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Old and New Edinburgh Vol. II


280 OLD AND NEW EDINBURGH. . [High Street. ?capital already created under the last charter is L;~OO,OOO stock, making the existing capital I,OOO,OOO, and there still remains unexhausted the privilege to create L500,ooo more stock .whenever it shall appear to be expedient to coinplete the capital to the full amount conceded in the charter-a success that the early projectors of the first scheme, developed in Tweeddale?s Close, could little have anticipated. The British Linen Company for a long series of years has enjoyed the full corporate and other privileges of the old chartered banks of Scotland ; and in this capacity, along with the Bank of Scotland and the Royal Bank of Scotland, alone is specially exempted in the Bank Regulation Act for Scotland, from making returns of ?the proprietors? names to the Stamp Office. In the sixth year of the 19th century Tweeddale House became the scene of a dark event ? which ranks among the gossips of the Scottish capital with the Icon Basilike, or the Man with the Iron Mask.? About five in the evening of the 13th of November, I 806, or an hour after sunset, a little girl whose family lived in the close, was .sent by her mother with a kettle to get water for tea from the Fountain Well, and stumbling in the dark archway over something, found it to be, to her dismay, the body of a man just expiring. On an alarm being raised, the victim proved to be William Begbie, the messenger of the British Linen Company Bank, a residenter in the town of Leith, where that bank was the first to establish a branch, in a house close to the cpper drawbridge. On lights being brought, a knife was found in his heart, thrust up to the haft, so he bled to death without the power of uttering a word of explanation. Though a sentinel of the Guard was always on duty close by, yet he saw nothing of the event. It was found that he had been robbed of a package of notes, amounting in value to more than four thousand pounds, which he had been conveying from the Leith branch to the head office. The murder had been- accomplished with the utmost deliberation, and the arrangements connected with it displayed care and calculation. The weapon used had a broad thin blade, carefully pointed, with soft paper wrapped round the hand in such a manner as to prevent any blood from reaching the person of the assassin, and thus leading to his detection. For his discovery five hundred guineas were offered in vain ; in vain, too, was the city searched, while the roads were patrolled; and all the evidence attainable amounted to this :-? That Begbie, in proceeding up Leith Walk, had been accompanied by a ?man,? and that about the supposed time of the murder ?a man? had been seen by some chi\- dren to run out of the close into the street, and down Leith Wynd. . . . . There was also reason to believe that the knife had been bought in a shop about two o?clock on the day of the murder, and that it had been afterwards ground upon a grinding-stone and smoothed upon a hone.? Many persons were arrested on suspicion, and one, a desperate character, was long detained in custody, but months passed on, and the assassination was ceasing to occupy public -attention, when three men, in passing through the grounds of Eellevue (where now Drummond Place stands) in August, 1807, found in the cavity of an old wall, a roll of bank notes that seemed to have borne exposure to the weather. The roll was conveyed to Sheriff Clerk Rattray?s office, and found to ?contain L3,ooo in large notes of the money taken from Begbie. The three men received Lzoo from the British Linen Company as the reward of their honesty, but no further light was thrown upon the murder, the actual perpetrator of which has never, to this hour, been discovered, though strong suspicions fell on a prisoner named Mackoull in 1822, after he was beyond the reach of the law. This man was tried and sentenced to death by the High Court of Justiciary in June, 1820, for robbery at the Paisley Union Bank, Glasgow, and was placed in the Calton gaol, where he was respited in August, and again in September, ?during his majesty?s pleasure ? (according to the Edinburgh Week(yjournal), and where he died about the end of the year. In a work published under the title of ?The Life and Death of James Mackoull,? there was included a document by Mr. Denovan, the Bow Street Runner, whose object was to prove that Mackoull aZiis Moffat, was the assassin of Begbie, and his statements, which are curious, have thus been condensed by a local writer in 1865 :- ? Still, in the absence of legal proof, there is a mystery about this daring crime which lends a sort of romance to its daring perpetrator, Mr. Denovan discovered a man in Leith acting as a teacher, who in 1806 was a sailor-boy belonging to a ship then in the harbour. On the afternoon of the murder he was carrying up some smuggled article to a friend in Edinburgh, when he noticed ? a tall man carrying a yellow coloured parcel under his arm, and a genteel man, dressed in a black coat, dogging him.? He at once concluded that the man with the parcel was a smuggler, and the other a custom-house oficer. Fearful of detection himself, he watched their manmavres with considerable interest. He lost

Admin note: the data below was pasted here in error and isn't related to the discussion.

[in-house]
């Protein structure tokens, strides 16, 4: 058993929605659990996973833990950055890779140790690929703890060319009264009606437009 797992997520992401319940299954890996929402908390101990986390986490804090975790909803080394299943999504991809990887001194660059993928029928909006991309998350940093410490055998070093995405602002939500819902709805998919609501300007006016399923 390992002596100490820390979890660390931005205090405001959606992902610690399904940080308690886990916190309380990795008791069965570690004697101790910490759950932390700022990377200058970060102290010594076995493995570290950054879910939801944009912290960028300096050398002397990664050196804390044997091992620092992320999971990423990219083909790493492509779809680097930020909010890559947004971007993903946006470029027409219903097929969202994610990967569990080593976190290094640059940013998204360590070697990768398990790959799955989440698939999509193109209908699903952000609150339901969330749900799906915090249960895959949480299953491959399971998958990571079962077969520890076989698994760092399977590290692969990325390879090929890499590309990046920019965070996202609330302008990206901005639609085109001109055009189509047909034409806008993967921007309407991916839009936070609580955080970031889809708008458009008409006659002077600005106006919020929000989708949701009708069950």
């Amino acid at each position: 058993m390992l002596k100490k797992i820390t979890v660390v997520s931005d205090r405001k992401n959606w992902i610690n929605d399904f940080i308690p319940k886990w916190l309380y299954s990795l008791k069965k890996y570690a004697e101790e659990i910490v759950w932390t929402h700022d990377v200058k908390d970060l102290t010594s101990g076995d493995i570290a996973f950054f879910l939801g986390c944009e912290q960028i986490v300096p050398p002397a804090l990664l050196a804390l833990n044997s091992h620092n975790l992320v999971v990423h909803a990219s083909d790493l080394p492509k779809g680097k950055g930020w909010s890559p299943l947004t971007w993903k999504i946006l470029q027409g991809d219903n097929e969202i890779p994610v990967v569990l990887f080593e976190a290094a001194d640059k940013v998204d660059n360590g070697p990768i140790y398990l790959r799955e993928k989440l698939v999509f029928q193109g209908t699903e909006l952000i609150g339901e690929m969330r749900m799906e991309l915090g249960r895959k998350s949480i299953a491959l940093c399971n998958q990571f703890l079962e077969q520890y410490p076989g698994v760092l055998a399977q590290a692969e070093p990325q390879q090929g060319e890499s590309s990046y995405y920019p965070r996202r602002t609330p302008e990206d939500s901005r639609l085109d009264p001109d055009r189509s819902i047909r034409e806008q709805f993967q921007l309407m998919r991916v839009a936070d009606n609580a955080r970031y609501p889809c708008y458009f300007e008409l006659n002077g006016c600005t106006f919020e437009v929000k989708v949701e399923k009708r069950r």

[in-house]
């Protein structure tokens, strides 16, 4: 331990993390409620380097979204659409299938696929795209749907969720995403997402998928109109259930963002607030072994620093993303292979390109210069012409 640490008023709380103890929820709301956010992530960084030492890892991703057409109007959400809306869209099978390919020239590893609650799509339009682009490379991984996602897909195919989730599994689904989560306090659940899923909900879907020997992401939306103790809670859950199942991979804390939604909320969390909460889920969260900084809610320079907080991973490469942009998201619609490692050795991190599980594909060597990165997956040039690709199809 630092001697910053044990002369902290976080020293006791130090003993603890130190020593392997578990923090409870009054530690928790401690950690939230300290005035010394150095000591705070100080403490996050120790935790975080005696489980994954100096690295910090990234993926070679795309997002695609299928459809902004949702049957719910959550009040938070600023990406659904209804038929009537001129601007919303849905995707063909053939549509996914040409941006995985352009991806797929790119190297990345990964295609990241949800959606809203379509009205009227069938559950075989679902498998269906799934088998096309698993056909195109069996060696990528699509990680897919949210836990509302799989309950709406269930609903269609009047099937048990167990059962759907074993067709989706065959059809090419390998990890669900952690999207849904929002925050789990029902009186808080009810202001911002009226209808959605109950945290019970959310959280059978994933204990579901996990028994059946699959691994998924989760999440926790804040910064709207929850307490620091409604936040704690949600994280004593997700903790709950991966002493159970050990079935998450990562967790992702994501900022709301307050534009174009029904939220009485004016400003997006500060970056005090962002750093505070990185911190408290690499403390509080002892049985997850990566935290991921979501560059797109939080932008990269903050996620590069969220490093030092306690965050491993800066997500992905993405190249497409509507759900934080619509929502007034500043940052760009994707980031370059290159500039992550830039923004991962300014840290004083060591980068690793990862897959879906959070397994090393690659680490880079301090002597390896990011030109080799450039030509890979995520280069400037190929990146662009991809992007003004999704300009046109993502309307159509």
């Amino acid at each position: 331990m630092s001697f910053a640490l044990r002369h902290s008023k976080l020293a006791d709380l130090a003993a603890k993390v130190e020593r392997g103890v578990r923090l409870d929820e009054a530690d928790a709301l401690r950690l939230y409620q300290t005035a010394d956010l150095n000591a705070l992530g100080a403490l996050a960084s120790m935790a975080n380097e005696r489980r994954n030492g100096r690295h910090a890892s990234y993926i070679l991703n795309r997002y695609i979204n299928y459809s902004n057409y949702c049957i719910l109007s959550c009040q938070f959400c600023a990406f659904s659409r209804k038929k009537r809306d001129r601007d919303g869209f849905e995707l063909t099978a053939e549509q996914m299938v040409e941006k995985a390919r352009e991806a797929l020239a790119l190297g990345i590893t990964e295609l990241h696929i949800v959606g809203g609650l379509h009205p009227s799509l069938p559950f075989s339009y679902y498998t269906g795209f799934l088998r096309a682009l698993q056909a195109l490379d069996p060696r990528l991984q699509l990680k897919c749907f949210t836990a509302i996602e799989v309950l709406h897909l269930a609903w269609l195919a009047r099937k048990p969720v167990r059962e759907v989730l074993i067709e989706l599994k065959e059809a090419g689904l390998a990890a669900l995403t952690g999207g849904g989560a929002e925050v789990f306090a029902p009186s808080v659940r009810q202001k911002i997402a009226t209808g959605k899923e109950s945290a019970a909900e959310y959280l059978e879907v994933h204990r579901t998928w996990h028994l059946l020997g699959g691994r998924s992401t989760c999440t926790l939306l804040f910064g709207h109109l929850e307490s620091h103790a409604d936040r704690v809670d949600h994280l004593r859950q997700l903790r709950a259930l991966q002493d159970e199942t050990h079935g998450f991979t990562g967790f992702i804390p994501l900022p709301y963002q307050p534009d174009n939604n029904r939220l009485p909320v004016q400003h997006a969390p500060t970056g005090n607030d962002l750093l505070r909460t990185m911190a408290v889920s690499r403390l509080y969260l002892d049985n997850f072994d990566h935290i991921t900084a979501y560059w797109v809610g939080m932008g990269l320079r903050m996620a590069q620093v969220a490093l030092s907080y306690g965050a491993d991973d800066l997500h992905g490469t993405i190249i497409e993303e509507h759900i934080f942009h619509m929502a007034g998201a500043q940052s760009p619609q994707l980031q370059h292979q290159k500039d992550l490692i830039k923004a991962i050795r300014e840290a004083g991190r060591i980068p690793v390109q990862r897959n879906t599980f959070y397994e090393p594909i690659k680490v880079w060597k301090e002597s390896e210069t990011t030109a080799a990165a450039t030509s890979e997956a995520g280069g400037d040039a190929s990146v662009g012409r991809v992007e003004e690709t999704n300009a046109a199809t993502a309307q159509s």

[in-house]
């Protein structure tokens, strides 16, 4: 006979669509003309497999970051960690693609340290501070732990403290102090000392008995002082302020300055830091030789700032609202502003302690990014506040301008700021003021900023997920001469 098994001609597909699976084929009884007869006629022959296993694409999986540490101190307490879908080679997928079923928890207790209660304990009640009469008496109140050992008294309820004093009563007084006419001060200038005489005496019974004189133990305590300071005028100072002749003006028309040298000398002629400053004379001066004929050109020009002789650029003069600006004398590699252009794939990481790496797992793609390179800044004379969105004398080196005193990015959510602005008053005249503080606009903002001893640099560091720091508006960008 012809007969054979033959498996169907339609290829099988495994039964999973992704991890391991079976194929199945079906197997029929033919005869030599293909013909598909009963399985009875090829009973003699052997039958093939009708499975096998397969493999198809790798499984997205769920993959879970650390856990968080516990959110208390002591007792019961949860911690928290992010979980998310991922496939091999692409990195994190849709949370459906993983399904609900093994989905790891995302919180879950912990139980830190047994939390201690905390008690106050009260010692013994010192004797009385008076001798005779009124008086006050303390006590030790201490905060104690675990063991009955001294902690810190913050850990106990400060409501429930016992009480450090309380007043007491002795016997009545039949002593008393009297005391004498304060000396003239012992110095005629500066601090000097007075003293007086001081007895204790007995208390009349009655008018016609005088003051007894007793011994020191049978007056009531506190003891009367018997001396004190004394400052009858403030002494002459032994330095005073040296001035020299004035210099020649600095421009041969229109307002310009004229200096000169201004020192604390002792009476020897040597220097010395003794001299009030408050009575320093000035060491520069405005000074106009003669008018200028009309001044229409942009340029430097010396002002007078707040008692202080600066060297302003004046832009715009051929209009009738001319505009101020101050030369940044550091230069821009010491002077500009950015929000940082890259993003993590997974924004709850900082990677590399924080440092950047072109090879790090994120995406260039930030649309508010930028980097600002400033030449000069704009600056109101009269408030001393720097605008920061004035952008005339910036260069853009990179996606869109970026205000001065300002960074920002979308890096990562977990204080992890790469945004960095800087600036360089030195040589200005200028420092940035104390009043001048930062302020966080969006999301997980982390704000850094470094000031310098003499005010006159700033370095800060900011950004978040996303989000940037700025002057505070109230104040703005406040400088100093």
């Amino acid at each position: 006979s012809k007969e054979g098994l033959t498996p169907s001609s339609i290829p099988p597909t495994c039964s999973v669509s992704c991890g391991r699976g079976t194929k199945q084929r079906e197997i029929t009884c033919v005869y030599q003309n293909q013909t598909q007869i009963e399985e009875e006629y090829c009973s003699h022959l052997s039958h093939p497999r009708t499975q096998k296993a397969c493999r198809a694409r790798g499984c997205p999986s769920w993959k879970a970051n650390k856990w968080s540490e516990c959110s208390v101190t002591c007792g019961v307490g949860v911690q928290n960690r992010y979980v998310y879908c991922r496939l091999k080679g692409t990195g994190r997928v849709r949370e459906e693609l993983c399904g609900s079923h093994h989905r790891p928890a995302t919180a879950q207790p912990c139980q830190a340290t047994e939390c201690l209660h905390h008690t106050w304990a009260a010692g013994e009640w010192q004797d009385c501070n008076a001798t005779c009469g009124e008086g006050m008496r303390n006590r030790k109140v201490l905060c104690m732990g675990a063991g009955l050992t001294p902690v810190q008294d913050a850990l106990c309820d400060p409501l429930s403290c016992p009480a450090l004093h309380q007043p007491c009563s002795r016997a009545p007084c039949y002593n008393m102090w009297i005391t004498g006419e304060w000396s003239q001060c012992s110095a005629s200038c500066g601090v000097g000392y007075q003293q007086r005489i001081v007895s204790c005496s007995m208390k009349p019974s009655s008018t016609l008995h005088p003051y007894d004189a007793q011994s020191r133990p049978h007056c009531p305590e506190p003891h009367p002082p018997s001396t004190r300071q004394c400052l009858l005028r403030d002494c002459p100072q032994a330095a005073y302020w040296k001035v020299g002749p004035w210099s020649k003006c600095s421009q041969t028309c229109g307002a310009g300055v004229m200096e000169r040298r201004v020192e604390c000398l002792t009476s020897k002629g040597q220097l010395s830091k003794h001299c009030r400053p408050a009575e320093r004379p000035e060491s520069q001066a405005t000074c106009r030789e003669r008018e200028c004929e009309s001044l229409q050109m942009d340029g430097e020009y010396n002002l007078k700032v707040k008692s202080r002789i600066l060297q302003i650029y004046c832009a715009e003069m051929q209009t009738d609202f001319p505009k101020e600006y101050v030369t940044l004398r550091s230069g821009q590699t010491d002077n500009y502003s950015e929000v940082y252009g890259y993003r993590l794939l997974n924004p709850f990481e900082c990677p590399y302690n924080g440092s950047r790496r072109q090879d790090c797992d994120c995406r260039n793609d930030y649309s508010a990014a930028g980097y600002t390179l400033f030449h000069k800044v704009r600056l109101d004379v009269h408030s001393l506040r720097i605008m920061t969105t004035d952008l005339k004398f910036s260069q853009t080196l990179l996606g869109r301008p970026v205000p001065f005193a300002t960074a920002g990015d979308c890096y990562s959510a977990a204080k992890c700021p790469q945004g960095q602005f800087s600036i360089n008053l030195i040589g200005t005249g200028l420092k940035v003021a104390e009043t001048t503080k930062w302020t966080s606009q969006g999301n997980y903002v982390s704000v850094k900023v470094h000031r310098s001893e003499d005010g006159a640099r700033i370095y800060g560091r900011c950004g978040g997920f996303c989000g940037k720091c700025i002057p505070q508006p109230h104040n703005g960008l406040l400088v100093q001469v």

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High Street.] PHILIP STANFIELD. 281 (presumed) Custom House of ice^ running out of it, with something under his coat. There can be no doubt that this was the murderer, and the description given coincided exactly with the appearance of Mackoull, Although the boy heard of the murder before he lkft Leith, he never thought of communicating what he had seen to the authorities ; he was shortly after captured and carried to a French prison, where he remained for many years. Mackoull resided in Edinburgh from September, 1805, till the end of 1806, lodging very near the scene of the murder, and was a frequent visitor at the coffee- It was raised from the grave, after it had lain there two days, and the surgeons having made an incision near the neck, became convinced that death had been caused by strangulation, so all supposition of suicide was abandoned. This examination took place in a church. After the cut had been sewn up, the body was washed, wrapped in fresh linen, and James Row, merchant in Edini burgh, and Philip Stanfield, the disinherited son, lifted it for deposition in the coffin, when 10 ! on the side sustained by Philip an effusion of blood took place, and so ample as to defile both his hands. printers and publishers. The World?s End Close was the curious and appropriate name bestowed upon the last gloomy, and mysterious-looking alley on the south side of the High Street, adjacent to the Netherbow Port, when it lost its oXer name of Sir John Stanfield?s Close. At the foot of it an ancient tenement, has a shield of arms on its lintel, .with the common Edinburgh legend-?Praisze. the. Lord. for.all.His.giftis,M.S. ;I? but save this, and a rich Gothic niche, built into a modern ?land ? of uninteresting aspect, nothing remains of Stanfield?s Close save the memory of the dark tragedy connected with the name of the knight. Sir Jaines Stanfield was one of those English manufacturers who, by permission of the Scottish Government, had settled at Newmills, in East Lothian. He was a respectable man, but the profligacy of Philip, his eldest son, so greatly afflicted him that he became melancholy, and he disinherited his heir by a will. On a day in the November of 1687 he was found drowned, it wafi alleged, in a pool of water near his country house at Newmills. Doubts were started as to whether he had committed suicide, in consequence of domestic troubles, or had been murdered. The circumstances of his being hastily interred, and that Lady Stanfield had a suit of graveclothes all ready for him before his death, ?seemed to point to the latter; and two surgeons ? Tiditions and Antiquities of Leith.? 36 November, 1806, Mackoull was seized with convulsions, and threw himself back on his bed and began to rave. Tweeddale House, after being quitted by the British Linen Company for their new office in St. after handled by the murtherar, it will ;ushe out of blood, as if the blood were crying to heaven for revenge of the murtherar.? Accordingly, on the 7th of February, 1688, Philip was brought to trial at Edinburgh, and after the household servants had been put to torture without eliciting anything on the strength of the mysterious bleeding, according to Fountainhall, save that he was known to have cursed his father, drunk to the king?s confusion, and linked the royal name with those of the Pope, the devil, and Lord Chancellor, he was sentenced to death. He protested his innocence to the last, and urged in vain that his father was a melancholy man, subject to fits; that once he set out for England, but because his horse stopped at a certain place, he thought he saw the finger of God, and returned home ; and that he once tried to throw himself over a window at the Nether Bow, probably at his house in the World?s End Close. Philip Stanfield was hanged at the Market Cross on the 24th of February. In consequence of a slip of the rope, he came down on his knees, and it was necessary to use more horrible means of strangulation His tongue was cut out for cursing his father ; his right hand was struck off for parricide ; his head was spiked on the East Port of.Haddington, and his mutilated body was hung in chains between L.eith and the city. After a few days the body was stolen fiom the gibbet, and found lying in a ditch among water. It was chained up again, time groaning in great anguish, and refusing to touch the corpse again, while all looked on with dismay. The incident was at once accepted by the then Scottish mind in the light of a revelation of Philip?s guilt as his father?s murderer. ?In a Andrew Square, became, and is still, the establish- 3 I ment of Messrs. Oliver and Boyd, t!ie well-known secret niurther,? says King James in his ? Damonology?-? if the dead carkasse be at any time there